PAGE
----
I never got to Prague Castle.

Greetings From London, Mates!

Well, I’m finally here! It’s my third full day in Kingston and it has been quite an experience so far. The flight on Virgin Atlantic was great; I had a row of seats to myself, watched Wallace and Gromit, and had an amazing view of the atmosphere. My arrival at Heathrow aiport was smooth and I got to my place residence in Kingston rather quickly.

Middle Mill

I live in a student housing complex called Middle Mill which is in a great location. It is close to the town centre as well as my classes. There are eight people to a flat in my building, and all of the rooms are singles. I live with two other American girls, two British girls, and three British guys. They are all very friendly, inviting and good company! I have joined them on social outings to the pub where we’ve played pool and discussed our humorous cultural differences.

These past few days have been a lot to take in! Still somewhat jet-lagged, I’m slowly getting settled in. My emotions have been up and down, as they should be, with such a life altering experience. The concept of “Study Abroad” suddenly became a reality. I’m not just in London for a visit, but here for five months. That realization, often called culture shock, was a little bit frightening at first but I’m becoming more comfortable with it.
Talk to you all again soon!

Freebird

Earlier this week, it hit me that I leave Europe on the 17th. Which is next week.

Kind of scary.

I still need to get over to Prague Castle. I’m a bad tourist. But in my defense, I knew I’d be here for four months, so I spaced out my tourism.

This past week has been filled with school work. Of the End of the Semester variety. I still have a few more papers to do and then an actual exam in Czech Music.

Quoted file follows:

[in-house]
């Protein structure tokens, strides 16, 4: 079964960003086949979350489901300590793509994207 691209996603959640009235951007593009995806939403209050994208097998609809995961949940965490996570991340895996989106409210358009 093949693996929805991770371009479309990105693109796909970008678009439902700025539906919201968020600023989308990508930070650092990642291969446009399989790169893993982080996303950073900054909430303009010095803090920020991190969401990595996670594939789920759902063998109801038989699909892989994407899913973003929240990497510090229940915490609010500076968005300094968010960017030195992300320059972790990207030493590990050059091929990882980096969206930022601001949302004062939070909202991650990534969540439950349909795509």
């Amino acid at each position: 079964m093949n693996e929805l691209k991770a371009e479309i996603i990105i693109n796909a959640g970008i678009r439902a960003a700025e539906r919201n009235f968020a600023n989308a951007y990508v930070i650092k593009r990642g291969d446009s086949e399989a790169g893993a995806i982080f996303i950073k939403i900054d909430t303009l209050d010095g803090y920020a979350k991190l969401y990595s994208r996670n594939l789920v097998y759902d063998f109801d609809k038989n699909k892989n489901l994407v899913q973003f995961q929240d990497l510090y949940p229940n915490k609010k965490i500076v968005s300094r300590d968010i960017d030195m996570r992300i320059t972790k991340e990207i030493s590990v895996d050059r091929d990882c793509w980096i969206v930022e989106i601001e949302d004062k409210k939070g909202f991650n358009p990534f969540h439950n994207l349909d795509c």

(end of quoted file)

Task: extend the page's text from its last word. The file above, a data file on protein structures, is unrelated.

On Wednesday, Jeff and I made the executive decision to make it an evening of differences. Mainly, the difference between TGI Fridays and the National Theatre’s Opera. (Note: My rationale for going to TGI Fridays, McDonalds, Subway, KFC, etc is that they are Czech businesses… I see them as part of the offerings of Prague, even though they are American companies. I do not frequent them often, but see no reason to avoid them like some might be tempted to do)

Tickets for Smetana’s “The Bartered Bride” at the National Theatre: 40 Kč (approx $1.60)
My Drink at TGIFridays (Long Island Iced Tea, just for kicks since I am from LI): 170 Kč (approx $6.90)

There is something delightfully wonderful about a city/country where tickets to the National Theatre’s production of a national opera costs less than a drink in some schmoozy restaurant. If, somehow, the production was magically transported to NYC, it would cost me more to get there ($2.00 for a Metrocard) than it would to see the show. And this is not some community theatre, this is the National Theatre. Just as basis for comparison, to see Les Miserables at the National Theatre in Washington DC, tickets comparable to ours would have cost $36.25. You have to love federal subsidization of the arts.

The visit to TGI Fridays was a nice little visit into “Americana” but I wouldn’t want to stay there. It was by and far the most expensive meal I have had in Prague, and though I enjoyed the food, it wasn’t that great. But the experience was worth it.

No big plans for my last week… just do some last minute Christmas shopping in the Christmas Villages that have popped up, and hit up Prague Castle. Beyond that, no objectives beyond making the most out of the next seven days.